Hyundai Kona 1.6 T-GDI petrol 4x4 review
Hyundai hopes its new Kona crossover can repeat the Tucson's success. Here's the 4x4 version.
Shane O' Donoghue
Shane O' Donoghue

Published on January 13, 2018

Good: performance, traction, equipment, road-holding ability

Not so good: not big enough or versatile enough inside

When Hyundai first revealed the new Kona crossover, it was finished in a range of eye-catching bright colours and shot in sunny climes, of course. That's not an unusual occurrence, but the cheery paint hues served to accentuate aspects of the daring design that, at best, divide opinion. More than one casual social media commenter used the word 'ugly' after we posted our first drive of the Kona. A few months later and we're back on Irish soil with one of the first examples of the Kona in the country and it's a blessed relief to see it finished in a modest grey colour. I'm usually the first to complain about the monotone car-buying habits of Irish buyers, but on this occasion, I'd urge those interested in a Kona to go conservative. In this guise, it looks edgy, but not weird, and you can begin to appreciate its relationship with the larger Hyundai Tucson.

Step inside, and unless you've gone for one of the lurid colour packs for the interior, the Kona's cabin looks quite conventional. On the plus side, that means tactile and logically laid out switchgear, a simple touchscreen infotainment system and a general feeling that it's a well-made car, if not a particularly luxurious one. Get a few more people on board, however, and you'll soon realise that the Kona is no more spacious than a Hyundai i30 hatchback and the boot is smaller. This is the case for most compact SUVs in the class, in fairness, but other than split-folding rear seats, the Kona's cabin does nothing especially versatile.

Nonetheless, pricing and equipment are very strong. The Kona Comfort kicks off at €20,995 powered by a turbocharged 1.0-litre petrol engine. That car includes 16-inch alloy wheels, air conditioning, Bluetooth, roof rails, USB and aux-in ports, electric windows all-round, cruise control with speed limiter, leather trimmed multifunction steering wheel and gear knob, LED daytime running lights, Lane Keep Assist and a driver fatigue warning system. A €2,000 walk to Executive specification adds 17-inch rims, climate control, Android Auto and Apple CarPlay, rear-view camera, seven-inch colour touchscreen, heated front seats, auto wipers, rear parking sensors, front fog lights and a lot more, making it the sweet spot in the range.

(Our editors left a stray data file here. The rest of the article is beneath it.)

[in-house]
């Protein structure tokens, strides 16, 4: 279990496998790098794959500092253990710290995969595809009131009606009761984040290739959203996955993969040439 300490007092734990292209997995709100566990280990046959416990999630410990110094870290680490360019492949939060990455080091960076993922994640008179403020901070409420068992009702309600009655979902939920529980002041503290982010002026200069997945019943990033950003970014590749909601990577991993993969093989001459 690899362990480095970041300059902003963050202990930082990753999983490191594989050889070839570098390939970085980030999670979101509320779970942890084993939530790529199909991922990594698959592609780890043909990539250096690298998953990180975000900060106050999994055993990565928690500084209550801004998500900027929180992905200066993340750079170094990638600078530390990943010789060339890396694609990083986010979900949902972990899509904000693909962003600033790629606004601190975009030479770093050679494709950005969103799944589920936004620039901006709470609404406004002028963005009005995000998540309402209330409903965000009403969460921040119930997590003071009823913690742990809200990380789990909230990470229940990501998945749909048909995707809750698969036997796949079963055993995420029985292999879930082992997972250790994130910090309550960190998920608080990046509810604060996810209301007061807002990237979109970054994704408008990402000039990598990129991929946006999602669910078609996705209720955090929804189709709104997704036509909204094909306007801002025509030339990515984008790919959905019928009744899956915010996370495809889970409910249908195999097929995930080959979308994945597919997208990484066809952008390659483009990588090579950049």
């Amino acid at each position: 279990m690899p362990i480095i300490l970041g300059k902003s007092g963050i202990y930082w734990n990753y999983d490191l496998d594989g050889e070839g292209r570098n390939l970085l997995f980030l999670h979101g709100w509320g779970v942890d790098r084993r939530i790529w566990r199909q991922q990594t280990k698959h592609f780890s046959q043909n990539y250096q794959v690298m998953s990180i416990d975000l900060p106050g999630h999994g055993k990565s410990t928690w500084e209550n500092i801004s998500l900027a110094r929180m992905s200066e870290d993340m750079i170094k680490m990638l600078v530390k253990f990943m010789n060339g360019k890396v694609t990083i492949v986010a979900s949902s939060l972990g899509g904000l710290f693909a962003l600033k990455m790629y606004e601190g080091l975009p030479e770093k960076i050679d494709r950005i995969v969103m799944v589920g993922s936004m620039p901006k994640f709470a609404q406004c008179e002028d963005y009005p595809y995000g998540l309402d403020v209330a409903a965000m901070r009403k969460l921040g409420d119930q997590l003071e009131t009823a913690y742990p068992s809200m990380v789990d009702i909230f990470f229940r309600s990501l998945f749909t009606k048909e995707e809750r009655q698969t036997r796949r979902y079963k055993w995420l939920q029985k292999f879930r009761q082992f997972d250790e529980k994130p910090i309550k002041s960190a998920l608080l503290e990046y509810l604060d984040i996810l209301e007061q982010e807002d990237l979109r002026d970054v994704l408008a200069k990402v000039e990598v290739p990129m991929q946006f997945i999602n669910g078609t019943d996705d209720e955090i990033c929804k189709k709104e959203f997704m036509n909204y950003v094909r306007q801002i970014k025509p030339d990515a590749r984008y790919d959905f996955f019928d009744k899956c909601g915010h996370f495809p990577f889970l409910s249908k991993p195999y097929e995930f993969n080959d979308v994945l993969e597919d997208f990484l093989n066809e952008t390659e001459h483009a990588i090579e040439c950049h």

If you want even more, the Kona Premium 1.0 starts at €25,995. It features 18-inch alloys, leather upholstery, electrically adjusted front seats, more aesthetic upgrades and extra safety equipment such as Blind Spot Detection and Rear Cross Traffic Alert. This Premium grade is the only one offered in conjunction with the more powerful petrol engine, a turbocharged 1.6-litre unit, as tested here, sold by default with four-wheel drive and a seven-speed dual-clutch automatic transmission. At €29,995, it may not be the most relevant version of the Kona to the Irish market, but it's an interesting car all the same with ostensibly few direct rivals.

After all, the 1.6-litre engine puts out a useful 177hp, even if you do need to extend it a bit to extract all of that. The four-wheel-drive system does a good job of masking the performance as it transfers power to all four wheels quickly, making it a cinch to use it to the fullest. It's not quite hot hatch quick, but it really isn't far behind, especially on a wet and slippery road, where the Kona clings on gamely. There's a little body lean in tighter corners taken with enthusiasm, but conversely the car flows with broken road surfaces quite impressively, even though the tyres are low profile items. On a cruise, it's quiet and really, it drives much as you'd expect a regular hatchback of this size to rather than a loftier SUV.

We're told that there will be a diesel version of the Kona offered in time, but we also suspect that sales of cars of the Kona's size are going to be predominantly petrol-powered this coming year, so don't hold back and wait. As much as we enjoy the extra traction of the 4WD system and the performance of the 1.6-litre engine, it's likely that the 1.0-litre model will be the most popular. Just be careful which colour you go for... Hyundai could well have another hit on its hands.


Tech Specs

Model testedHyundai Kona Premium 1.6 T-GDI DCT 4x4
Pricing€29,995 as tested; starts at €20,995
Engineturbocharged 1.6-litre four-cylinder petrol engine
Transmissionseven-speed dual-clutch automatic, four-wheel drive
Body stylefive-door crossover
CO2 emissions153g/km (Band C, €390 per annum)
Combined economy42.1mpg (6.7 litres/100km)
Top speed205km/h
0-100km/h7.9 seconds
Power177hp at 5,500rpm
Torque265Nm at 1,500-4,500rpm
Boot space361-1,143 litres
SafetyEuroNCAP rating for Hyundai Kona
Rivals to the Kona 1.6 T-GDI petrol 4x4